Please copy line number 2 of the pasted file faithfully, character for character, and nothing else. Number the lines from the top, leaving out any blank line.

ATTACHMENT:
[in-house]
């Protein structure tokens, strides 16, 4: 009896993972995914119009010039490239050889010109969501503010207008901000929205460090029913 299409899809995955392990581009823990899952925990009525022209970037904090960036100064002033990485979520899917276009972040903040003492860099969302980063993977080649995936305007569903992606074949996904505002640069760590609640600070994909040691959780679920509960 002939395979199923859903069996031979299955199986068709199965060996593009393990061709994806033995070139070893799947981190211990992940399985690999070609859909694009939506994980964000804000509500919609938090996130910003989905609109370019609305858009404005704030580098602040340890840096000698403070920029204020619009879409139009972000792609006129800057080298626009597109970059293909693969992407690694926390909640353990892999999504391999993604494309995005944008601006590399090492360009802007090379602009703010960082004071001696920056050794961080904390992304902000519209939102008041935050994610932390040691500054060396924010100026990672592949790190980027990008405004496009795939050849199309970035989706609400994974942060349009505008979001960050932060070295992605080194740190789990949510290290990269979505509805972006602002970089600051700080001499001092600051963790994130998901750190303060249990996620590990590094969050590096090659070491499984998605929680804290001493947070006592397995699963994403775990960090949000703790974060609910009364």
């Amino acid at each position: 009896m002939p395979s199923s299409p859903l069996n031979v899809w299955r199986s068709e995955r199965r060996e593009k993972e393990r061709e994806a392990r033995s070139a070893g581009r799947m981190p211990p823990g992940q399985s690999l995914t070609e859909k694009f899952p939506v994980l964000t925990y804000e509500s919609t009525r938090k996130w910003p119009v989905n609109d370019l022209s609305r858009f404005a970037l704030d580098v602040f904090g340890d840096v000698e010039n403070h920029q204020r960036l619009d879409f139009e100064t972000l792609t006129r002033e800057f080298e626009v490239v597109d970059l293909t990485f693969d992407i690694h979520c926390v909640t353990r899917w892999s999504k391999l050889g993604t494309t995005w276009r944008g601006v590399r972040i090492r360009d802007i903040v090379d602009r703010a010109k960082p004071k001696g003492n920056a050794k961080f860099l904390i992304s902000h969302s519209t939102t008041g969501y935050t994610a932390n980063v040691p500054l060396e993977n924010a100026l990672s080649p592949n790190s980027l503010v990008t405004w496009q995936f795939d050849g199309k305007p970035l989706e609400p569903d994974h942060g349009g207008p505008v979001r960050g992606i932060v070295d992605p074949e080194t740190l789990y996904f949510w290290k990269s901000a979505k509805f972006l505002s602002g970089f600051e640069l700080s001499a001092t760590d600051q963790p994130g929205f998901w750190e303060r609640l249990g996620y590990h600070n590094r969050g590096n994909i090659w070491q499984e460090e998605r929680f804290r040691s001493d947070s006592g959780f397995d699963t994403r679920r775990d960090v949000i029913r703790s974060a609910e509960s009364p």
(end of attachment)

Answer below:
């Protein structure tokens, strides 16, 4: 009896993972995914119009010039490239050889010109969501503010207008901000929205460090029913 299409899809995955392990581009823990899952925990009525022209970037904090960036100064002033990485979520899917276009972040903040003492860099969302980063993977080649995936305007569903992606074949996904505002640069760590609640600070994909040691959780679920509960 002939395979199923859903069996031979299955199986068709199965060996593009393990061709994806033995070139070893799947981190211990992940399985690999070609859909694009939506994980964000804000509500919609938090996130910003989905609109370019609305858009404005704030580098602040340890840096000698403070920029204020619009879409139009972000792609006129800057080298626009597109970059293909693969992407690694926390909640353990892999999504391999993604494309995005944008601006590399090492360009802007090379602009703010960082004071001696920056050794961080904390992304902000519209939102008041935050994610932390040691500054060396924010100026990672592949790190980027990008405004496009795939050849199309970035989706609400994974942060349009505008979001960050932060070295992605080194740190789990949510290290990269979505509805972006602002970089600051700080001499001092600051963790994130998901750190303060249990996620590990590094969050590096090659070491499984998605929680804290001493947070006592397995699963994403775990960090949000703790974060609910009364």